The New York Times‘ eyewitness reporter Rachel Donadio inaccurately described,
Feb. 12, a wild night when marauding bands of arsonists with Molotov cocktails targeted shops and buildings, most of them historic….
As more than 6,000 policemen stood guard, these roving bands – several dozen criminals, by official estimates – infiltrated a vast, largely peaceful demonstration of more than 80,000 people and pushed the city into mayhem.
Presumably, this claim was based upon initial reports that, of 93 buildings ravaged in Athens, ‘around 50 historic buildings ha[d] been burned or had been completely destroyed [Περί τα 50 ιστορικά κτήρια έχουν καεί ή και ολοσχερώς καταστραφεί]’.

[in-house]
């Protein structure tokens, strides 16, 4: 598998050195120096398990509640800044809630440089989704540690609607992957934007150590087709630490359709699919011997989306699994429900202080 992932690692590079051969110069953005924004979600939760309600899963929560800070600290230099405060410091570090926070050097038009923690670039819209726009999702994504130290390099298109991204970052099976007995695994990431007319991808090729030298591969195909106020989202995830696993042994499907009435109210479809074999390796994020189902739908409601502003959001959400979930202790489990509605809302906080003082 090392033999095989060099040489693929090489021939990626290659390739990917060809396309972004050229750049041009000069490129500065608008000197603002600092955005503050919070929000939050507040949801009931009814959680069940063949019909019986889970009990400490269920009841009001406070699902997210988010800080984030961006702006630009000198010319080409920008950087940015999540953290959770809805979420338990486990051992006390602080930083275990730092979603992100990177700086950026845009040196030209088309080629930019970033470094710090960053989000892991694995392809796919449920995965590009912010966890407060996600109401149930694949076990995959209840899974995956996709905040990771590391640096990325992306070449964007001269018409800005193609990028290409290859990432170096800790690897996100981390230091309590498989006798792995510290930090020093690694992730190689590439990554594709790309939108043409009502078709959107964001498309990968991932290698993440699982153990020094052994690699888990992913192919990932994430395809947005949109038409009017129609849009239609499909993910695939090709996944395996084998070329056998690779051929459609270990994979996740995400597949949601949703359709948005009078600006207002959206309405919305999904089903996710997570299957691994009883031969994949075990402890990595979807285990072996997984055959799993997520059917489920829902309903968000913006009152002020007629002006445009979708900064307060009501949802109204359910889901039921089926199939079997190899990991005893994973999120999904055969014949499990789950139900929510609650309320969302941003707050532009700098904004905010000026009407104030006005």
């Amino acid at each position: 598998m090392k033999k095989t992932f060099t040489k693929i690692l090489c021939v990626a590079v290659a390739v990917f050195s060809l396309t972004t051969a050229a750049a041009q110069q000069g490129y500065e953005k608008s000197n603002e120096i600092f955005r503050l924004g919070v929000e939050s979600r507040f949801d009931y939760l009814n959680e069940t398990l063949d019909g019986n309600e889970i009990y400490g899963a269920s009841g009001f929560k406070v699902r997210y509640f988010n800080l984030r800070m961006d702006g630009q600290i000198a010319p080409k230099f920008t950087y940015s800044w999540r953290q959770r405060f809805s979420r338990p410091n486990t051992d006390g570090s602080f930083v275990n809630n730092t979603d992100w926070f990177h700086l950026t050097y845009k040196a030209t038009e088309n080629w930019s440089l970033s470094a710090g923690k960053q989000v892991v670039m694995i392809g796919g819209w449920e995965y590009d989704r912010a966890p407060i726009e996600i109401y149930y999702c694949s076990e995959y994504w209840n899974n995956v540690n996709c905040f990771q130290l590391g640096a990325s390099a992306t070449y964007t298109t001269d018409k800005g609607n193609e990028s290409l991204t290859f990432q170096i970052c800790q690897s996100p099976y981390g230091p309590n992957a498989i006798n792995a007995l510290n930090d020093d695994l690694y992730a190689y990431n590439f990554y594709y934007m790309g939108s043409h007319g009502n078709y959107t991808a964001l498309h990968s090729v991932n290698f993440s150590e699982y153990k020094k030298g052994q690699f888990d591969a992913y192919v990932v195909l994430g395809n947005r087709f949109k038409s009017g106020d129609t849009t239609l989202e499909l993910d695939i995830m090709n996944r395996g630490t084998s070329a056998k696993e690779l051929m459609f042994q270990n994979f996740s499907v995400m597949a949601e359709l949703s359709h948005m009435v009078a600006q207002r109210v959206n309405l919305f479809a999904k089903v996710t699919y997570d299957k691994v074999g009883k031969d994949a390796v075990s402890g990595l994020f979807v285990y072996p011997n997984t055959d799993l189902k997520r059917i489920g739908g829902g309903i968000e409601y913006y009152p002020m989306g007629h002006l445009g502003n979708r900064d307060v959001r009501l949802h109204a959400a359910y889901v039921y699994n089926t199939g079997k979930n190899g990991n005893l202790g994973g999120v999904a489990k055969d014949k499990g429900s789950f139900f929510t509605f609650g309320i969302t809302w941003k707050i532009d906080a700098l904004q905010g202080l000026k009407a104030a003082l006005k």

In fact, (eleven or twelve days before Donadio’s report) other journalists quickly established that ‘nine historic buildings suffered serious damage [σοβαρές ζημιές υπέστησαν [και] εννέα ιστορικά κτίρια]’: they constituted less than 10% of the 93 that were wrecked in Athens. They made up less than 5% of the (at least) 190-194 that were ravaged across Greece. They published that information online the day after the riot; or, twelve days before Donadio’s report. So, it was clearly wrong of Donadio to state that ‘most’ of the ruined buildings were historic.
I corrected Rachel Donadio via Twitter on 26th February, Donadio and the New York Times via Twitter on 1st March, and the NYT via e-mail on 2nd March; but they neither replied to me nor corrected the article. I do not support the burning of any historic buildings; but it is a matter of fact. Most of the burned buildings were not historic; fewer than five per centwere.